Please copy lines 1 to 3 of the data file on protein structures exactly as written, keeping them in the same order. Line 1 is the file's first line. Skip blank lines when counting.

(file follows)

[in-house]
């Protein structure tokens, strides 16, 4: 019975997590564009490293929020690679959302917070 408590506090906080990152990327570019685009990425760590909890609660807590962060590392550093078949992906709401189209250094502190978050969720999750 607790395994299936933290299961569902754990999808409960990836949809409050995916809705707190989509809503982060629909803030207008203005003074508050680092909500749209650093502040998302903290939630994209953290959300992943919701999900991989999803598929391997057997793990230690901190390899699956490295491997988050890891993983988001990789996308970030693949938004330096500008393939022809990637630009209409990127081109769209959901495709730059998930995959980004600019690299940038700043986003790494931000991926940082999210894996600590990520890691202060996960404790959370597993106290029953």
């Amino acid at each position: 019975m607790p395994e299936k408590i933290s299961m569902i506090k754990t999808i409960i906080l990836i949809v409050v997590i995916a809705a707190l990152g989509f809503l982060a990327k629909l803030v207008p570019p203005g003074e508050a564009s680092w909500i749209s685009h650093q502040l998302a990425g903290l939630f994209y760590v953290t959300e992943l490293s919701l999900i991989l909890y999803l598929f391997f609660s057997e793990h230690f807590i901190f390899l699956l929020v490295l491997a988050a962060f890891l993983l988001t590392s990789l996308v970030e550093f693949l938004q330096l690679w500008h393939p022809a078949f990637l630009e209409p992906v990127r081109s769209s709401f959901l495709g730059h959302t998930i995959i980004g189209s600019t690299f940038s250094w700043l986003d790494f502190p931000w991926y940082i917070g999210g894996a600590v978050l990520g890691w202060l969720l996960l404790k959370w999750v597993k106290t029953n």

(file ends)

[in-house]
């Protein structure tokens, strides 16, 4: 019975997590564009490293929020690679959302917070 408590506090906080990152990327570019685009990425760590909890609660807590962060590392550093078949992906709401189209250094502190978050969720999750 607790395994299936933290299961569902754990999808409960990836949809409050995916809705707190989509809503982060629909803030207008203005003074508050680092909500749209650093502040998302903290939630994209953290959300992943919701999900991989999803598929391997057997793990230690901190390899699956490295491997988050890891993983988001990789996308970030693949938004330096500008393939022809990637630009209409990127081109769209959901495709730059998930995959980004600019690299940038700043986003790494931000991926940082999210894996600590990520890691202060996960404790959370597993106290029953």
């Amino acid at each position: 019975m607790p395994e299936k408590i933290s299961m569902i506090k754990t999808i409960i906080l990836i949809v409050v997590i995916a809705a707190l990152g989509f809503l982060a990327k629909l803030v207008p570019p203005g003074e508050a564009s680092w909500i749209s685009h650093q502040l998302a990425g903290l939630f994209y760590v953290t959300e992943l490293s919701l999900i991989l909890y999803l598929f391997f609660s057997e793990h230690f807590i901190f390899l699956l929020v490295l491997a988050a962060f890891l993983l988001t590392s990789l996308v970030e550093f693949l938004q330096l690679w500008h393939p022809a078949f990637l630009e209409p992906v990127r081109s769209s709401f959901l495709g730059h959302t998930i995959i980004g189209s600019t690299f940038s250094w700043l986003d790494f502190p931000w991926y940082i917070g999210g894996a600590v978050l990520g890691w202060l969720l996960l404790k959370w999750v597993k106290t029953n």